The infamous Google Glass has a handful of competitors trying to rise to the standards set by the ever – ingenious tech company. Today we will talk about a Taiwanese version of Google Glass that was showcased at the Computex 2014 event. We are talking about ChipSiP, which is not a stranger to tech journalists.
Last year, the company rolled out a prototype of a wearable device running on Android and looking along the lines of a Google Glass.
This year, the same company came up with a more stylized version of their own smart glass, namely the SiME Glass. Apparently, in comparison to last year’s amateurish version, this year’s SiME Smart Glass looks more refined and comes in 3 colored frames.
On the other hand, you don’t have to be a tech specialists to realize that the Taiwanese version of Google Glass still has a lot of aspects to be worked on, starting with its rudimentary looks and over – weight. The device presents rectangular blocks in the vicinity of the frames’ earpieces and the build – in screen seems to be heavy enough to make the glasses look tilted on the side.
Among other downsides of the SiME, the experts testing the device noticed that it runs on Android, but this makes the navigation on the glasses to be clunky. The users need to master a touchpad mounted to the side of the frames in order to move a cursor around the interface and navigate.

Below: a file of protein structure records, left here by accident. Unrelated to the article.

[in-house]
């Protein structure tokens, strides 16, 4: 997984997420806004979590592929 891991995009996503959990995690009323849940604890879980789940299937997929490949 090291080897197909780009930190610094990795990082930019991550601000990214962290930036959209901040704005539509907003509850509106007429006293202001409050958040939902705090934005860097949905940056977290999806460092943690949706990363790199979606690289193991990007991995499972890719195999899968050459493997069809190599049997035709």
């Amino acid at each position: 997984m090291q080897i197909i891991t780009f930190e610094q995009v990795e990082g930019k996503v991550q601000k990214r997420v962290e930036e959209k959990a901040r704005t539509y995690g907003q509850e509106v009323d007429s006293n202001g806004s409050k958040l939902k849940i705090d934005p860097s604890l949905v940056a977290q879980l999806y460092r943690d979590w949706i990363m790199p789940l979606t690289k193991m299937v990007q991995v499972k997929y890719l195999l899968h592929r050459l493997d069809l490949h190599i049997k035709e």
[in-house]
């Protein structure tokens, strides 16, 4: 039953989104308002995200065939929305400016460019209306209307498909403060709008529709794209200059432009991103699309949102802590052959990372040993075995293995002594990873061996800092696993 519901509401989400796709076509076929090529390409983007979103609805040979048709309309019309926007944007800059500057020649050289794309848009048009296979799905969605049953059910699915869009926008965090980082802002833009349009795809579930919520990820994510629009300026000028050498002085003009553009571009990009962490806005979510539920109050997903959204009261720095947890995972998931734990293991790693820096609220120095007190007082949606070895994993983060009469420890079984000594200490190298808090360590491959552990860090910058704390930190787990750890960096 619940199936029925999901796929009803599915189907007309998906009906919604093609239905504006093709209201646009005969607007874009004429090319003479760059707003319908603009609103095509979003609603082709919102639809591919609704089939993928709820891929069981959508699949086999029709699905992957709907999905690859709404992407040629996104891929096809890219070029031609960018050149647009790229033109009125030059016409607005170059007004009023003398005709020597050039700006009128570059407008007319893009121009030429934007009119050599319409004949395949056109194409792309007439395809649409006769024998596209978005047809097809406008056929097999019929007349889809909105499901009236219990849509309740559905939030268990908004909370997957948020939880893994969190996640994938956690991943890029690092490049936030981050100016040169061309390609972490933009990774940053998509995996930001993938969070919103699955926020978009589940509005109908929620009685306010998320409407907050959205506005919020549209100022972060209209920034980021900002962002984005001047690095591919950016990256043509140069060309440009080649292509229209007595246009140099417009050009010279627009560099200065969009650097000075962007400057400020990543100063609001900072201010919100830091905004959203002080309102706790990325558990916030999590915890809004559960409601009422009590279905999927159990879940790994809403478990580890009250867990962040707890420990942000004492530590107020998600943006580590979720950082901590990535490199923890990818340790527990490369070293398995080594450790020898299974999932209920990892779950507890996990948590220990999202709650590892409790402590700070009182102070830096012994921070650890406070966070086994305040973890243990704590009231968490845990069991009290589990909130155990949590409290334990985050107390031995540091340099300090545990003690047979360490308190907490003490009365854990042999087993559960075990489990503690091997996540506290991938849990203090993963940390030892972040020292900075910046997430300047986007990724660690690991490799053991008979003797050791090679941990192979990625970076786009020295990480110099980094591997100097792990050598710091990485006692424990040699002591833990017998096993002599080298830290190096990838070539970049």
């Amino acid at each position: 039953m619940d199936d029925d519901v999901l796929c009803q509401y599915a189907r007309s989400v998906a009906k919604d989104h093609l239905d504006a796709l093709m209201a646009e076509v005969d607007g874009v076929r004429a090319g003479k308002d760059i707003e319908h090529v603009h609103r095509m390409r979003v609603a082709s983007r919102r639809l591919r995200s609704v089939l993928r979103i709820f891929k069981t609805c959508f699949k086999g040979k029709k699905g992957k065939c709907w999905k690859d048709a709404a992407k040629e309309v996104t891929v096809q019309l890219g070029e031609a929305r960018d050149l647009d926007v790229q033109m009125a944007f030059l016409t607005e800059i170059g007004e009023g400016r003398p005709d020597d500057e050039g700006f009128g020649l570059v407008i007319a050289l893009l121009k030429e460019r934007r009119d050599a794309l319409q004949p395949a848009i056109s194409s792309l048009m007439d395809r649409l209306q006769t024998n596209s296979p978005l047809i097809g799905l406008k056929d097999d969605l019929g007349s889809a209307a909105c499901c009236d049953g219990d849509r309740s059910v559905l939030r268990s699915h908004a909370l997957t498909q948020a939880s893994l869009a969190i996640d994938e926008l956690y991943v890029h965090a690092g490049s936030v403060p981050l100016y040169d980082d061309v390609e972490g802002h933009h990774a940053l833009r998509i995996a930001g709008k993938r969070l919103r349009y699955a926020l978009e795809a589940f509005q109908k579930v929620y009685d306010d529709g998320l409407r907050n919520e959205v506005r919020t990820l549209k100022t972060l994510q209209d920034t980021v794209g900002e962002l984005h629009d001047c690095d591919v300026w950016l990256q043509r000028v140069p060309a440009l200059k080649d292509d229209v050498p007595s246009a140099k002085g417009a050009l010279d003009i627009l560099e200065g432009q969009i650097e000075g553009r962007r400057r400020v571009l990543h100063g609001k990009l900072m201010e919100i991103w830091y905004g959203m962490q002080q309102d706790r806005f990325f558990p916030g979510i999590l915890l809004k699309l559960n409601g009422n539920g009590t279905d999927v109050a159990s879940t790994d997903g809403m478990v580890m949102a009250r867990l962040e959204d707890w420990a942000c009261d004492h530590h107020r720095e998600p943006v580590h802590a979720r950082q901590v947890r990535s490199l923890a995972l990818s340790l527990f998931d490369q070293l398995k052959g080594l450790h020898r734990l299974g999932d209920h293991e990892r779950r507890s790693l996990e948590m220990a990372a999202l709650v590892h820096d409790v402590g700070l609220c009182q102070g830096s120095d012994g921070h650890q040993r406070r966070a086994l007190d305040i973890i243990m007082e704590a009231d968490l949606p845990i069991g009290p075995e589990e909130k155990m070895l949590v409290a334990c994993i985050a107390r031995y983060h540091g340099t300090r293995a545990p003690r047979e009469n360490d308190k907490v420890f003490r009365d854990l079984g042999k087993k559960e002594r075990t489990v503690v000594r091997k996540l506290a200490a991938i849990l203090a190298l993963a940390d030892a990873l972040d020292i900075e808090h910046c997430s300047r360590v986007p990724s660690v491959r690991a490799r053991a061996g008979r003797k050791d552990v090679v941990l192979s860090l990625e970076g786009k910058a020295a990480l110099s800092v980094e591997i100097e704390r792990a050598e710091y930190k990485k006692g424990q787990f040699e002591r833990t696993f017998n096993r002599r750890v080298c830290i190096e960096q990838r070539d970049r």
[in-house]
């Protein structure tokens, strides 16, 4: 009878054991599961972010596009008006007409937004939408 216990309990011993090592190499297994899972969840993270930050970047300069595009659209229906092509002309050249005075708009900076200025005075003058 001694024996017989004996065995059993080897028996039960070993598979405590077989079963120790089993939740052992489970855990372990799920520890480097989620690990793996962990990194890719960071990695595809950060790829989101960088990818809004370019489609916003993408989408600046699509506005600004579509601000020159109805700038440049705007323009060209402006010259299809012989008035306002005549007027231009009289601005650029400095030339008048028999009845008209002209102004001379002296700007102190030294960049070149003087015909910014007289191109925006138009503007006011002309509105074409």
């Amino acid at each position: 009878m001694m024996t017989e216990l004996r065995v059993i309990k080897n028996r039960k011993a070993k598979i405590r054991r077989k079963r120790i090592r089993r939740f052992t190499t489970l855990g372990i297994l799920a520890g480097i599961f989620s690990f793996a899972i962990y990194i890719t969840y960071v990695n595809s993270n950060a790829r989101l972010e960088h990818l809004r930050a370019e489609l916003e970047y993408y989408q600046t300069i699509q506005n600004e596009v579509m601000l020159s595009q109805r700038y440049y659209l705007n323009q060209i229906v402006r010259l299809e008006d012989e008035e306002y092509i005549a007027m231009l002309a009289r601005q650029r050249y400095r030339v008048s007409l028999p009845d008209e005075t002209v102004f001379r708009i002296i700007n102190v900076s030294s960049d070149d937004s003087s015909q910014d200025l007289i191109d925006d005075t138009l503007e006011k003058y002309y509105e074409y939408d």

Another downside to the Taiwanese version of Google Glass is that you will still need to use a separate set of headphones for audio purposes, as the SiME Smart Glass didn’t reach that level of technological development to use bone-conducting technology to transmit audio to the user.
The third issue emphasized by the technicians wass the fact that the SiME Smart Glass could hold a very negligible 1 hour of run-time, but the company said they would work on the battery life to improve this feature.
What is good about the Taiwanese version of Google Glass?
Let’s say that it sports some interesting and surprising features one couldn’t have expected from such a device. First and foremost, the SiME Smart Glass boasts an augmented reality application that is poorly present on the Google Glass. Moreover, it has some incredible camera specs:
A 5-megapixel shooter that captures 1080p video sits next to the the SiME’s prism display. ChipSiP executives told us they also plan to make a version of the SiME that can take 120 degree-wide pictures. By comparison, Google Glass’s 5-MP camera can only shoot 720p resolution videos.
Now isn’t this pretty exciting? The manufacturers told journalists they would start delivering a developers’ version around July this year for the formidable price of $1,000, while they envision a mass – consumption product to hit the shelves in about another two years from now. The future publicly available Taiwanese version of Google Glass is said to be priced at only $500, a very compelling price, all things considered.